Our work tracking strikes has been cited everywhere, from NPR’s All Things Considered to the front page of The Washington Post. 

Donate today to help us continue to track the strike wave.

Or, show your continued support and sign up as one of our 725 recurring donors. 

Thank you to everyone who has chipped in!

Essential Audiobook Workers Striking 

Finally, our Strike Tracker has found audiobook workers at Essential Audiobooks are going to strike this week across the country. 

The strike comes after Essential Audiobooks failed to comply with an arbitrator’s ruling to give back pay to its workers. 

“SAG-AFTRA members are hereby informed that no member may accept work with this company until such time as its debts under the contract are paid in full, and a new contract is entered into between SAG-AFTRA and Essential Audiobooks, LLC, and that violation of such order may result in disciplinary action in accordance with the SAG-AFTRA Constitution,” SAG-AFTRA said in a statement. 

For more, check out Deadline. 

Strikes & News Happening Elsewhere

Alright, folks, that’s all for today. Donate to help us cover this crucial presidential election in Brasil. Please, if you can, sign up as one of our 725 recurring donors today.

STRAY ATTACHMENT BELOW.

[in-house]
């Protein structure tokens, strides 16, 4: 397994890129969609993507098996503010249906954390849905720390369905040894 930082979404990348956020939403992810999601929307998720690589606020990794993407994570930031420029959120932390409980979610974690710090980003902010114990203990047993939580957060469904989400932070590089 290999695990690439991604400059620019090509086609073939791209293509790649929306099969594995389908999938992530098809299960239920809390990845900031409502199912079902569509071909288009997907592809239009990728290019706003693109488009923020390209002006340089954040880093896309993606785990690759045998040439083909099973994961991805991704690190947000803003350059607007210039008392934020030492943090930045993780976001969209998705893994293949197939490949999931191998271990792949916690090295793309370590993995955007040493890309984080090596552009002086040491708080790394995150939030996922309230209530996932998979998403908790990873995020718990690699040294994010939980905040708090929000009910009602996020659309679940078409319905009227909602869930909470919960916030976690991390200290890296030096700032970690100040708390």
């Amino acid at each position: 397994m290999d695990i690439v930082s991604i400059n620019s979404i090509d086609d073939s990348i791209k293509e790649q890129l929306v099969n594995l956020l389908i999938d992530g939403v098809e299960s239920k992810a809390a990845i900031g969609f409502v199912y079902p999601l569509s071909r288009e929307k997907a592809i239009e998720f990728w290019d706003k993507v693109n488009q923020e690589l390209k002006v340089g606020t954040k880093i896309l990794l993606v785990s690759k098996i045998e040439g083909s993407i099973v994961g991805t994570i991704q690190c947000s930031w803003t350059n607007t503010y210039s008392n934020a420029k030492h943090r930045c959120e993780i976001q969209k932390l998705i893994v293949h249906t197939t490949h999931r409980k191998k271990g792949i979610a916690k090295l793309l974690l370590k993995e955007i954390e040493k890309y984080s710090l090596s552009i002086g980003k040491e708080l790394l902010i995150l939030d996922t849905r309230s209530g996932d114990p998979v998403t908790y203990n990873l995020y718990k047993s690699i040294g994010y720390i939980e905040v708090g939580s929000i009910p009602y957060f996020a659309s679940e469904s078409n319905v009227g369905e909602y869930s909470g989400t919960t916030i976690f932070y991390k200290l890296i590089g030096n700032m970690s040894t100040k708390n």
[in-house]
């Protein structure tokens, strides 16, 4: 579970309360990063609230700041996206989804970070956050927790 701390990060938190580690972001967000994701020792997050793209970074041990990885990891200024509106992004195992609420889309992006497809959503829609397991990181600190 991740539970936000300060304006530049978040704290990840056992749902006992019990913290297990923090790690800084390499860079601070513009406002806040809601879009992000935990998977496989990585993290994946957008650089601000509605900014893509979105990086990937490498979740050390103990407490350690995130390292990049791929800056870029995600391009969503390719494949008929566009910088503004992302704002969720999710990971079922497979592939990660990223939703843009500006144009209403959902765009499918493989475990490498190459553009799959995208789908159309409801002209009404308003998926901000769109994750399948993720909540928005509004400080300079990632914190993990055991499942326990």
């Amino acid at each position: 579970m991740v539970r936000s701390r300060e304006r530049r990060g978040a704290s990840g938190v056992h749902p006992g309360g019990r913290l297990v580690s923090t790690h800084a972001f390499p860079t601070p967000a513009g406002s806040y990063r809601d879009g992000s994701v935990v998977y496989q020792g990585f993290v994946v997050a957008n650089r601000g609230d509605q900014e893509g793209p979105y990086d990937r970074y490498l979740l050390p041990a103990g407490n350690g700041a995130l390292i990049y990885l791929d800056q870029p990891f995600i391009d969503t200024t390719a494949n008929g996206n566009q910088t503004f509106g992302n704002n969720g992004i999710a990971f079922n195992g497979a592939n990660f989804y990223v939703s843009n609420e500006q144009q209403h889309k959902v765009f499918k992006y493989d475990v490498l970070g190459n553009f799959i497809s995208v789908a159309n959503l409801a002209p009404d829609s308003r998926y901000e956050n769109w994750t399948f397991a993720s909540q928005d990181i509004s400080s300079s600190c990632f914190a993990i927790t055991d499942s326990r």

Keep sending tips, story ideas, complaints, and comments to [email protected] Thanks for all the suggestions and support. 

Love & Solidarity, 


About the Author

Mike Elk
Mike Elk is an Emmy-nominated labor reporter and alumni of the Guardian. In addition to filing nearly 2,000 stories from 46 states, Elk traveled with Lula from Sáo Bernando do Campos all the way to the Oval Office in the White House. Credited by the Washington Post for being the first reporter to track the strike wave systematically, Elk started Payday Report using his NLRB settlement from being illegally fired for union organizing in 2015. He lives in his hometown of Pittsburgh and works frequently in Rio de Janeiro, where he attended college at PUC-Rio. He speaks both Portuguese and Pittsburghese fluently. His email is [email protected]